How 5G is Disrupting the IoT Landscape
A study suggests that between the period of 2015 and 2025 75.44 billion devices will be connected to the Internet. The application of IoT in a wide range of fields has resulted in significantly increased demand today. IoT is categorised in two different categories: Massive IoT and Critical IoT. Massive IoT is having the requirement of a low cost, low energy and huge amount of devices, while Critical IoT requires reliability, low latency, and high availability.
Currently, 4G is making IoT possible and will be accompanied by the next-generation of technology – 5G.
5G brings a huge amount of technical advantages to the table. Some of the important factors are a broad range of frequency spectrum, massive multiple-input and multiple-output (MIMO) technology enabling high data transmission, and small cells, enabling mobile broadband and low latency. Device-to-device communication (less dependency on the infrastructure), network slicing (minimal hardware and multiple layers of network services) and performance improvement (in terms of bandwidth) are also highly cited.
There are a few use cases, which IoT demands specifically, like handling of huge number of connected devices, high reliable communication, and improved performance in terms of service usability. To fulfil these requirements 3GPP introduced two new standards: NB-IoT and LTE-M, which are already considered part of 5G technology. 5G provides the appropriate infrastructure for the ever-increasing IoT market. 5G is predicted to offer speed up to 20Gbps, taking connectivity to a whole new level, with the technology gradually being auctioned by cellular service providers and already adopted in some countries.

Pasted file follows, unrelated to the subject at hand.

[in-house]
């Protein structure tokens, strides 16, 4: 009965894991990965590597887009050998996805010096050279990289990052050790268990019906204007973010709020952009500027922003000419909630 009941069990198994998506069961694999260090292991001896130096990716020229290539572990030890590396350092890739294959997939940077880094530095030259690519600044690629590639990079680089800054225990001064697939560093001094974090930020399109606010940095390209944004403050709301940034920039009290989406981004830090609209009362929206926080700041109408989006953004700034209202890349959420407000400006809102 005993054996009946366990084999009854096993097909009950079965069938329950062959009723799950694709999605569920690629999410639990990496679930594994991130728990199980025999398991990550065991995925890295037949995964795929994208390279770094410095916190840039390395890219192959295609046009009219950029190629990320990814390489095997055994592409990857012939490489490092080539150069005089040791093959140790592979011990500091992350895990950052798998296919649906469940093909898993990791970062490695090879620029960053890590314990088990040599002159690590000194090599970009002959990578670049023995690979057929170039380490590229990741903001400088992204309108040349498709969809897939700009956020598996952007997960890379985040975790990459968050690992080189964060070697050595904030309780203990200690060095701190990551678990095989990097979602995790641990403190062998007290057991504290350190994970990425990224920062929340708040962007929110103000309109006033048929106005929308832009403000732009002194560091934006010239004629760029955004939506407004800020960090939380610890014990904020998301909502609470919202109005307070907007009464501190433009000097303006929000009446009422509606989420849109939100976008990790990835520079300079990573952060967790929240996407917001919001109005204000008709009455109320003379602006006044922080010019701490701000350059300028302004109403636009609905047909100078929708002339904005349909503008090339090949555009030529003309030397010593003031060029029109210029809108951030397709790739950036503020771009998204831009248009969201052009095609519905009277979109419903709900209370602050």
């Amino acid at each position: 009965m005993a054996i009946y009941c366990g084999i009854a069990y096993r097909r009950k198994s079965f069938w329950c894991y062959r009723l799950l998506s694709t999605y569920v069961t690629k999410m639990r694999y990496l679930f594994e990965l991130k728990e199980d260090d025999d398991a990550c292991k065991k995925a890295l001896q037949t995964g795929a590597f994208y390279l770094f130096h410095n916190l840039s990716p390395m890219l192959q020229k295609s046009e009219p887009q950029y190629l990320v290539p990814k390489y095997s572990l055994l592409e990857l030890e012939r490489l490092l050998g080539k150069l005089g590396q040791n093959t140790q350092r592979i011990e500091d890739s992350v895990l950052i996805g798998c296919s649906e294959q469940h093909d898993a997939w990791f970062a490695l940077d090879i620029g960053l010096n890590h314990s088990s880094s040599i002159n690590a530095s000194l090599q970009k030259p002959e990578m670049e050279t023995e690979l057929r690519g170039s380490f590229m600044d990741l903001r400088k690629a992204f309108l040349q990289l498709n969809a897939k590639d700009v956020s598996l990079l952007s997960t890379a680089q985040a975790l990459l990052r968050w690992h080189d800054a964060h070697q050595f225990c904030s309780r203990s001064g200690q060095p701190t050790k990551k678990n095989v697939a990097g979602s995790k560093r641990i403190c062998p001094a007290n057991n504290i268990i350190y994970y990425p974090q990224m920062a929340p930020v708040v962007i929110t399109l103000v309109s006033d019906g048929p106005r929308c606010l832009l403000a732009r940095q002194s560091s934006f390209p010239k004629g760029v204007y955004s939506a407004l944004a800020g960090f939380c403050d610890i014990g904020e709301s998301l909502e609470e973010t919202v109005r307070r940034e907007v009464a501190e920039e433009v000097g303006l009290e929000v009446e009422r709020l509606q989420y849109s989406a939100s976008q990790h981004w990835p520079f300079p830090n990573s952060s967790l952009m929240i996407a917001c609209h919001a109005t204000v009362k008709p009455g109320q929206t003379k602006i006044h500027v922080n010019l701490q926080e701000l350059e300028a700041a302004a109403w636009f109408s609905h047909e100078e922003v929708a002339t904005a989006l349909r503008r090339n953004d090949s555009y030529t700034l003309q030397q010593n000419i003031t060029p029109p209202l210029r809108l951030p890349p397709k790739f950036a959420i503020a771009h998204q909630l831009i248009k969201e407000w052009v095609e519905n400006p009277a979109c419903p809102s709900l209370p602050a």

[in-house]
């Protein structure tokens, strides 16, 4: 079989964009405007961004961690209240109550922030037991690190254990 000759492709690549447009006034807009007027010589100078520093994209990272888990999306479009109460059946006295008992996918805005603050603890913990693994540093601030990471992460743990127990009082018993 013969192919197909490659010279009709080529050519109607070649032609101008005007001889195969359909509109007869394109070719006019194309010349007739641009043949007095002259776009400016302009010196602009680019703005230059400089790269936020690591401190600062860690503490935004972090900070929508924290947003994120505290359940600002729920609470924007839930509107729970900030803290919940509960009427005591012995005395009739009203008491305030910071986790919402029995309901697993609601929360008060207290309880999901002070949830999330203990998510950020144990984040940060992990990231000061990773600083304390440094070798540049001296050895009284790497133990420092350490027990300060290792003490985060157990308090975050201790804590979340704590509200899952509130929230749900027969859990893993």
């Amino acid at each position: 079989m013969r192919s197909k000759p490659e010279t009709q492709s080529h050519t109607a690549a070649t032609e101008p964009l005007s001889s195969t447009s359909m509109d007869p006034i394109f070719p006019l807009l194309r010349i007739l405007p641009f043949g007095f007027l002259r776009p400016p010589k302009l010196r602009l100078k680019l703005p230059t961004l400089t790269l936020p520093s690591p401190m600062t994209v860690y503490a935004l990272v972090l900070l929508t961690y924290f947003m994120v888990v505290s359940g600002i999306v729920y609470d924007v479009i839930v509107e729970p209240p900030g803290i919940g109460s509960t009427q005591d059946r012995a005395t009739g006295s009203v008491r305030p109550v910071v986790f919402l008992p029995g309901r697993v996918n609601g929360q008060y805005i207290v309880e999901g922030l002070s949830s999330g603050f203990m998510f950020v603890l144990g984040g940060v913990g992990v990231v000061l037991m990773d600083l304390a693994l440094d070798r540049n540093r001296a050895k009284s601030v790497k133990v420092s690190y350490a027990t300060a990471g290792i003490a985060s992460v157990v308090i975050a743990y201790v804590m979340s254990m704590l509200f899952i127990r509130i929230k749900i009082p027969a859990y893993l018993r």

In developed countries, smart cities are already realised and are moving in that direction rapidly. In Europe it has already been announced that at least one city in each country should try 5G.
One of the challenges for a service like 5G is the deployment in already existing environment. This is where small cell antennas, for example, can prove beneficial. In smart cities the density of smart devices will be a serious challenge. 5G can prove again beneficial with its predicted to support one million devices per square kilometre. 5G will allow smart cities to realise their goals.
Smart cities will provide infrastructure for other connected objects like connected cars. A recent report estimates that around 70% of vehicles are going to be connected to the Internet by 2023. In the near future self-driving cars are going to rule the automotive market. These cars require internet connectivity for maintenance and energy efficient sensors. 5G will help transform this challenge in the automotive world in future.
Even if 5G will bring many benefits to the existing IoT market it will also need to overcome the security factor.
Cybersecurity plays a vital role in an enterprise network. With such an infrastructure where billions of devices will be connected, it is difficult to ensure the security on every level. There has been an increase in cyberattacks in recent years, which is why it is very important to secure telecoms networks as much as possible. Although 5G provides many benefits, it is also important to test and realise the potential threats involved in it.
The demand for 5G technology is increasing and it fits perfectly in the IoT landscape. As every new technology it also needs to be thoroughly tested and rolled out at the right time. Every possible device that we use today requires internet connectivity from smart watches to smart homes, cell phones, public transport, entertainment systems and the list goes on. The IoT market will naturally embrace 5G technology with open arms and act as a game changer for different stakeholders and technologies.